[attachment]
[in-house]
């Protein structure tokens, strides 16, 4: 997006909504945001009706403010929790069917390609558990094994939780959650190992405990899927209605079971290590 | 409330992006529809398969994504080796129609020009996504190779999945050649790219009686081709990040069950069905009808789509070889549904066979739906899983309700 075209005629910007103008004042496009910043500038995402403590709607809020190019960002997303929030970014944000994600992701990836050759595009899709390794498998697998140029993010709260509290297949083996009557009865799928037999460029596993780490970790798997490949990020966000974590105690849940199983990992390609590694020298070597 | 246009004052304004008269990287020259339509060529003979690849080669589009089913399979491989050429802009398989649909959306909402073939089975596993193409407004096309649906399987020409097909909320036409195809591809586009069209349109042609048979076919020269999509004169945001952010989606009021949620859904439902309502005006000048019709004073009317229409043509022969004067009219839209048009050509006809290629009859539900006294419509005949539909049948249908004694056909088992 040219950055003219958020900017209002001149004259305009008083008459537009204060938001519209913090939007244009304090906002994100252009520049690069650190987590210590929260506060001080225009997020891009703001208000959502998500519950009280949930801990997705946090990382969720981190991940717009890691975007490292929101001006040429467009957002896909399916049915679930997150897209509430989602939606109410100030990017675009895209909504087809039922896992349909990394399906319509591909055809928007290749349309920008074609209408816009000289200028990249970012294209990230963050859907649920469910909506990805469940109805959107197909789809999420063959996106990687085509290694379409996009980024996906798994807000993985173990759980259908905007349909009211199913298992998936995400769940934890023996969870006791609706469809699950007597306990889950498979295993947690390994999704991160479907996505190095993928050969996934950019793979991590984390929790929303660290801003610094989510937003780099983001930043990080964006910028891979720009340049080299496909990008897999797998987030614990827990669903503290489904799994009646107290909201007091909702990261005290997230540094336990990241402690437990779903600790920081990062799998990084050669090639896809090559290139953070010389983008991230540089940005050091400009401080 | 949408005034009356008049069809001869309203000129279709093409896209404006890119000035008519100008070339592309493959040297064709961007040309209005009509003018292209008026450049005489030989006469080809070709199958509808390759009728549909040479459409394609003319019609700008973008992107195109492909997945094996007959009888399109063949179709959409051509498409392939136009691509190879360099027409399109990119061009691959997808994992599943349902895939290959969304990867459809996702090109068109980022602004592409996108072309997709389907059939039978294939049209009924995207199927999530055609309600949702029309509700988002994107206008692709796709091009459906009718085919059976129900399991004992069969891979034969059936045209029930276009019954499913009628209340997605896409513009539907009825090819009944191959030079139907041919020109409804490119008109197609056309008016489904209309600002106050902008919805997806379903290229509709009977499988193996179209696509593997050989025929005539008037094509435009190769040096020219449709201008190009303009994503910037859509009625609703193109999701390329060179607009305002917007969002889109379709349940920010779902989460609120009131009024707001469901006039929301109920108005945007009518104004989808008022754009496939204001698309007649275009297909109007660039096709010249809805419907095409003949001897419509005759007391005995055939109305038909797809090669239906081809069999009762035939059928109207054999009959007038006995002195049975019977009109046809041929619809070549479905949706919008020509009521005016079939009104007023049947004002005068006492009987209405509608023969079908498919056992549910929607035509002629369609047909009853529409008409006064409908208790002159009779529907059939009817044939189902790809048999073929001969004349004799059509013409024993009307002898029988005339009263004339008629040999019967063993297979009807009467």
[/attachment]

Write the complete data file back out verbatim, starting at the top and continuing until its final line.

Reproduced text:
[in-house]
């Protein structure tokens, strides 16, 4: 997006909504945001009706403010929790069917390609558990094994939780959650190992405990899927209605079971290590 | 409330992006529809398969994504080796129609020009996504190779999945050649790219009686081709990040069950069905009808789509070889549904066979739906899983309700 075209005629910007103008004042496009910043500038995402403590709607809020190019960002997303929030970014944000994600992701990836050759595009899709390794498998697998140029993010709260509290297949083996009557009865799928037999460029596993780490970790798997490949990020966000974590105690849940199983990992390609590694020298070597 | 246009004052304004008269990287020259339509060529003979690849080669589009089913399979491989050429802009398989649909959306909402073939089975596993193409407004096309649906399987020409097909909320036409195809591809586009069209349109042609048979076919020269999509004169945001952010989606009021949620859904439902309502005006000048019709004073009317229409043509022969004067009219839209048009050509006809290629009859539900006294419509005949539909049948249908004694056909088992 040219950055003219958020900017209002001149004259305009008083008459537009204060938001519209913090939007244009304090906002994100252009520049690069650190987590210590929260506060001080225009997020891009703001208000959502998500519950009280949930801990997705946090990382969720981190991940717009890691975007490292929101001006040429467009957002896909399916049915679930997150897209509430989602939606109410100030990017675009895209909504087809039922896992349909990394399906319509591909055809928007290749349309920008074609209408816009000289200028990249970012294209990230963050859907649920469910909506990805469940109805959107197909789809999420063959996106990687085509290694379409996009980024996906798994807000993985173990759980259908905007349909009211199913298992998936995400769940934890023996969870006791609706469809699950007597306990889950498979295993947690390994999704991160479907996505190095993928050969996934950019793979991590984390929790929303660290801003610094989510937003780099983001930043990080964006910028891979720009340049080299496909990008897999797998987030614990827990669903503290489904799994009646107290909201007091909702990261005290997230540094336990990241402690437990779903600790920081990062799998990084050669090639896809090559290139953070010389983008991230540089940005050091400009401080 | 949408005034009356008049069809001869309203000129279709093409896209404006890119000035008519100008070339592309493959040297064709961007040309209005009509003018292209008026450049005489030989006469080809070709199958509808390759009728549909040479459409394609003319019609700008973008992107195109492909997945094996007959009888399109063949179709959409051509498409392939136009691509190879360099027409399109990119061009691959997808994992599943349902895939290959969304990867459809996702090109068109980022602004592409996108072309997709389907059939039978294939049209009924995207199927999530055609309600949702029309509700988002994107206008692709796709091009459906009718085919059976129900399991004992069969891979034969059936045209029930276009019954499913009628209340997605896409513009539907009825090819009944191959030079139907041919020109409804490119008109197609056309008016489904209309600002106050902008919805997806379903290229509709009977499988193996179209696509593997050989025929005539008037094509435009190769040096020219449709201008190009303009994503910037859509009625609703193109999701390329060179607009305002917007969002889109379709349940920010779902989460609120009131009024707001469901006039929301109920108005945007009518104004989808008022754009496939204001698309007649275009297909109007660039096709010249809805419907095409003949001897419509005759007391005995055939109305038909797809090669239906081809069999009762035939059928109207054999009959007038006995002195049975019977009109046809041929619809070549479905949706919008020509009521005016079939009104007023049947004002005068006492009987209405509608023969079908498919056992549910929607035509002629369609047909009853529409008409006064409908208790002159009779529907059939009817044939189902790809048999073929001969004349004799059509013409024993009307002898029988005339009263004339008629040999019967063993297979009807009467």